glDrawArrays(GL_TRIANGLES, 0, 3);
    [self.openGLContext flushBuffer];
}

-(IBAction)flip:(id)sender {
    _u = !_u;
    glUniformSubroutinesuiv(GL_FRAGMENT_SHADER, 1, &_u);
    [self setNeedsDisplay:true];
}

-(void)validate {
    GLuint u = 0;
    glUniformSubroutinesuiv(GL_FRAGMENT_SHADER, 1, &u);
    glGetUniformSubroutineuiv(GL_FRAGMENT_SHADER, 0, &u);
    NSAssert(u == 0, @"Bad index");
    GLchar string[LINE_MAX];
    GLsizei length;
    glGetActiveSubroutineUniformName(_pr, GL_FRAGMENT_SHADER, glGetSubroutineUniformLocation(_pr, GL_FRAGMENT_SHADER, "Color"), LINE_MAX, &length, string);
    NSAssert(strncmp(string, "Color", length) == 0, @"Bad Uniform");
    glGetActiveSubroutineName(_pr, GL_FRAGMENT_SHADER, glGetSubroutineIndex(_pr, GL_FRAGMENT_SHADER, "Blue"), LINE_MAX, &length, string);
    NSAssert(strncmp(string, "Blue", length) == 0, @"Bad Subroutine");
}

@end
 
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Then you guys will love this even more, the test linked does not run at all on a Mac Pro 4.1 with a genuine GT 120.
 
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Mine stays blue. Not sure if that's a good or a bad thing?

Additionally, what's the downside of this broken OpenGL 4.1? Any examples that makes me understand this? Thanks!
 
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Yeah I have a NVIDIA GeForce GTX 560 2048 MB... Only see the blue triangle.. Does that mean my card does't support OpenGL 4.1? The cards specs mention it supports 4.1.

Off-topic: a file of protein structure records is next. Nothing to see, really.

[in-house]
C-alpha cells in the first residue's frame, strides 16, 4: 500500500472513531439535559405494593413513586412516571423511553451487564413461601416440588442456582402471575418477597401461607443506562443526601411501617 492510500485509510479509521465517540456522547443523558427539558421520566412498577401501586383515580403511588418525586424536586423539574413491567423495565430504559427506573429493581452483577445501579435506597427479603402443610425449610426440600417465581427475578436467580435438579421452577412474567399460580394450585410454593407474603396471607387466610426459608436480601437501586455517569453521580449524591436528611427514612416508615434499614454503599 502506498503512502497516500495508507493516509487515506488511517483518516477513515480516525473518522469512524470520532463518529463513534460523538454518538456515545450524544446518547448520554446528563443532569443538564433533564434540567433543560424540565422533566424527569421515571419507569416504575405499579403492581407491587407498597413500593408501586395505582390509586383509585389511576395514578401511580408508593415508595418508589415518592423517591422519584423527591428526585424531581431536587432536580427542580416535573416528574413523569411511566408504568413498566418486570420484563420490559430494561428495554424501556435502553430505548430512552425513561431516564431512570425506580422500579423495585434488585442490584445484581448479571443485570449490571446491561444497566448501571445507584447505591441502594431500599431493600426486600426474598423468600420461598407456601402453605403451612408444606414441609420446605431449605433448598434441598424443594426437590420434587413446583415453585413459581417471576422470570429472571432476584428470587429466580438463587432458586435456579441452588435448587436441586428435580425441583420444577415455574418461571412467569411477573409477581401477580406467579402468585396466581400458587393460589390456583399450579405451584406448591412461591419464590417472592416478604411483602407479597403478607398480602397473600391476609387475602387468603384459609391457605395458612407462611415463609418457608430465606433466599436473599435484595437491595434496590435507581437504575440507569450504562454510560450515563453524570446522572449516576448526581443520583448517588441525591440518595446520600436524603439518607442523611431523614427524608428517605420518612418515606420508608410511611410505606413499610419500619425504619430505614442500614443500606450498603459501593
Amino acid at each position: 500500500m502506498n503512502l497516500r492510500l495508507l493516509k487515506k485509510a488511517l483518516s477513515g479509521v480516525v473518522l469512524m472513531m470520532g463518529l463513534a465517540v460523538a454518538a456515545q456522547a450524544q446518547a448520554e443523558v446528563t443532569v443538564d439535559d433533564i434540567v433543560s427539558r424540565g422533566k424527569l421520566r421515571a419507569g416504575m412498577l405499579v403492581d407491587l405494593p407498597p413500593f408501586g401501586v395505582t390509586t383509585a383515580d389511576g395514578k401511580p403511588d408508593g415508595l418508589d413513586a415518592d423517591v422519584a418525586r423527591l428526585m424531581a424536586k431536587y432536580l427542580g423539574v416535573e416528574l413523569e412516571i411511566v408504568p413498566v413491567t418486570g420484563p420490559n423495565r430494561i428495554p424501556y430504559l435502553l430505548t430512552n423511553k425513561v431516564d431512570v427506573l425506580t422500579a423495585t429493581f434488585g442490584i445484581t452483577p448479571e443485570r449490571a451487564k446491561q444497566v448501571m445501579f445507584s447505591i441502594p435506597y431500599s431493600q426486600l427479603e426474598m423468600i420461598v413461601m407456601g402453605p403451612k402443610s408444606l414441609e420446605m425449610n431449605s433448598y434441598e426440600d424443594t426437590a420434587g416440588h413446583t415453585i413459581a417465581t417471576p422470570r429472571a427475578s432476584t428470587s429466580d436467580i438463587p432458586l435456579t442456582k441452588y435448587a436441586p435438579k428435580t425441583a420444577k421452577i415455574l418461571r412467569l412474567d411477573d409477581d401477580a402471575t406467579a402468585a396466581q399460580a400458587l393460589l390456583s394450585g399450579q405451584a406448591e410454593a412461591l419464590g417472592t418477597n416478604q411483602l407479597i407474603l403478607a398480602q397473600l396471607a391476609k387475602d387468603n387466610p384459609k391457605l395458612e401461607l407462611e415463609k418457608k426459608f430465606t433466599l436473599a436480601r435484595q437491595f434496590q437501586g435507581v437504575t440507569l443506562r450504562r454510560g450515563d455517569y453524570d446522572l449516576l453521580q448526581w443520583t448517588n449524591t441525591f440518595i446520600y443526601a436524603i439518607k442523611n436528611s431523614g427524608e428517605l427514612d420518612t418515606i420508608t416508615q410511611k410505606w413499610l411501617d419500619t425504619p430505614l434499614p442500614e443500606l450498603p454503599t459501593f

inc

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Probably relevant: http://www.jwz.org/blog/2012/06/i-have-ported-xscreensaver-to-the-iphone/

I wrote this because you are all idiots.

Specifically, if you were involved in the OpenGL specification between 2003 and today, you are an idiot.

Allow me to explain.
…snip…
This is nonsense, and I have an existence proof.

Because I've implemented the OpenGL 1.3 API in terms of the OpenGL ES 1.1 API, and it works fine. I didn't have to install a new GPU in my iPhone to do it.

I did it all by myself, in about three days.

Not me and my team. Not ten years of committees working on hundred-page specifications. Just me. Just to prove a point.

So screw you guys.

There is no sensible reason that something very like the code that I just wrote could not have been included in the OpenGL ES API and library. If people didn't use the old parts of the API, it just wouldn't be linked in. No harm. No bloat. That's how libraries work! But if someone did use it, their legacy code could continue to function. That's how supporting your customers works!

If they really felt the need to go all "Second System Syndrome" and just start over, they shouldn't have pretended that OpenGL ES is still OpenGL. They should have named it something else, like, I don't know, DirectX.
Hurray for OpenGL \o/ #headdesk